Forced exercise increases muscle mass in eae despite early onset of disability

D. I. Patel, L. J. White, V. A. Lira, D. S. Criswell

Research output: Contribution to journalArticlepeer-review

8 Scopus citations


We aimed to determine whether 10 days of treadmill exercise can increase skeletal muscle mass and intramuscular concentrations of brain derived neurotrophic factor (BDNF) and nerve growth factor (NGF) in experimental autoimmune encephalomyelitis (EAE). Forty female Lewis rats were randomly assigned to either EAE sedentary (EAE-Sed), EAE exercise (EAE-Ex), Control sedentary (Con-Sed) and Control exercise (Con-Ex). Exercising animals completed a 10 day forced exercising training program. Hind limb skeletal muscles were excised and weighed with soleus muscle used for BDNF and NGF quantification. Statistical analysis was done using a one-way analysis of variance. Disability was more pronounced in the EAE-Ex group than in the EAE-Sed group. Exercising animals (EAE-Ex and Con-Ex) had significantly greater bilateral EDL, plantaris and gastrocnemius muscle mass compared to their sedentary animals (p=0.01). The EAE-Ex group had significantly higher NGF concentrations (1.98±0.3 pg/mg) compared to Con-Ex (0.96±0.07 pg/mg, p=0.003) and Con-Sed (1.2± 0.2 pg/mg, p=0.04) groups. The main effect of exercise represented a significantly lower BDNF concentrations in the soleus of exercising animals compared to sedentary animals (p=0.03). Our study provides preliminary evidence that exercise increases skeletal muscle mass despite the early onset of disability in EAE animals.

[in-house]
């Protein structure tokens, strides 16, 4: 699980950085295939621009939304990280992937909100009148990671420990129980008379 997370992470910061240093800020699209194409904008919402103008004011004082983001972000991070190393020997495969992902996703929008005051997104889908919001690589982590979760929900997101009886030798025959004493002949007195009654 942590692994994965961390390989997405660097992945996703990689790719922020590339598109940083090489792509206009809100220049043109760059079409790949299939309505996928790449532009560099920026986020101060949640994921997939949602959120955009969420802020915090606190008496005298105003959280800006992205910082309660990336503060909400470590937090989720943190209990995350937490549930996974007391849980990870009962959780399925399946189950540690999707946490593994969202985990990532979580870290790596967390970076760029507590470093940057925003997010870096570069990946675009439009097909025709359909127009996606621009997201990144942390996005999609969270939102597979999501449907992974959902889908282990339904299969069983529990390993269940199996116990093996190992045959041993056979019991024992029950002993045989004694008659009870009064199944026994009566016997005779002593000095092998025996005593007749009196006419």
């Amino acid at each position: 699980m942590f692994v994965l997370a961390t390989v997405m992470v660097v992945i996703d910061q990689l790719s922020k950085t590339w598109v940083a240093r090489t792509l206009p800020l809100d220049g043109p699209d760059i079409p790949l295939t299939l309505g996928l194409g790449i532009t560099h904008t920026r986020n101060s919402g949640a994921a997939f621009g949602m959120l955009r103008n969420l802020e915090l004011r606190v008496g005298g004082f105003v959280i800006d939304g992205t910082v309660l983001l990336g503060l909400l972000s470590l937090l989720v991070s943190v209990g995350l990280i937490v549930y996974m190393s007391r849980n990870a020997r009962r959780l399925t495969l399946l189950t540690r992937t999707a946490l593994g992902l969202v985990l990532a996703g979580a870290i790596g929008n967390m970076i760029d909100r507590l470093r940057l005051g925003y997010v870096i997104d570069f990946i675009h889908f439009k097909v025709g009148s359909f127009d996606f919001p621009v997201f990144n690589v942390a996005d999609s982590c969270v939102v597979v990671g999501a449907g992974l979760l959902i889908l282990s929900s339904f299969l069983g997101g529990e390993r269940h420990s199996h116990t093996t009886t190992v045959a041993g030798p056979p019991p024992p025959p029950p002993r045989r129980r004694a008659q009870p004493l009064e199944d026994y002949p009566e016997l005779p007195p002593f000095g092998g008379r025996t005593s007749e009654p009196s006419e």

Original languageEnglish (US)
Pages (from-to)1013-1017
Number of pages5
JournalPhysiological Research
Issue number6
StatePublished - 2016
Externally publishedYes


  • Multiple sclerosis
  • Muscle adaptation
  • Neuroprotection
  • Neurotrophins
  • Running

ASJC Scopus subject areas

  • Physiology


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